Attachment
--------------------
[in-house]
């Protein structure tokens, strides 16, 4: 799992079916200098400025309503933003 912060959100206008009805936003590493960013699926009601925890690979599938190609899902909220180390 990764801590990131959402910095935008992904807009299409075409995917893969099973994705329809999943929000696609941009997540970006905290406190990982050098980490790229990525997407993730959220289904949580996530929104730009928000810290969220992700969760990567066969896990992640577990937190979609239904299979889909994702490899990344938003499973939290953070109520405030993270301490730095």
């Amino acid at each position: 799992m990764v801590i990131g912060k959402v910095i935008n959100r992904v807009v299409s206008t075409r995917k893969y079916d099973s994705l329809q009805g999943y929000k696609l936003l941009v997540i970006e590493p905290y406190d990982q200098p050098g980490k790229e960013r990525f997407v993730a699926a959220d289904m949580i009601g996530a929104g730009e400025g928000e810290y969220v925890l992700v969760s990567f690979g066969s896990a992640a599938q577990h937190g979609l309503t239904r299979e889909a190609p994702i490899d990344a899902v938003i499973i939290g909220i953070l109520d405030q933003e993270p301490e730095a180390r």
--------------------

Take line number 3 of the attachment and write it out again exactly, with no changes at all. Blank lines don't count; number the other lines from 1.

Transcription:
């Amino acid at each position: 799992m990764v801590i990131g912060k959402v910095i935008n959100r992904v807009v299409s206008t075409r995917k893969y079916d099973s994705l329809q009805g999943y929000k696609l936003l941009v997540i970006e590493p905290y406190d990982q200098p050098g980490k790229e960013r990525f997407v993730a699926a959220d289904m949580i009601g996530a929104g730009e400025g928000e810290y969220v925890l992700v969760s990567f690979g066969s896990a992640a599938q577990h937190g979609l309503t239904r299979e889909a190609p994702i490899d990344a899902v938003i499973i939290g909220i953070l109520d405030q933003e993270p301490e730095a180390r």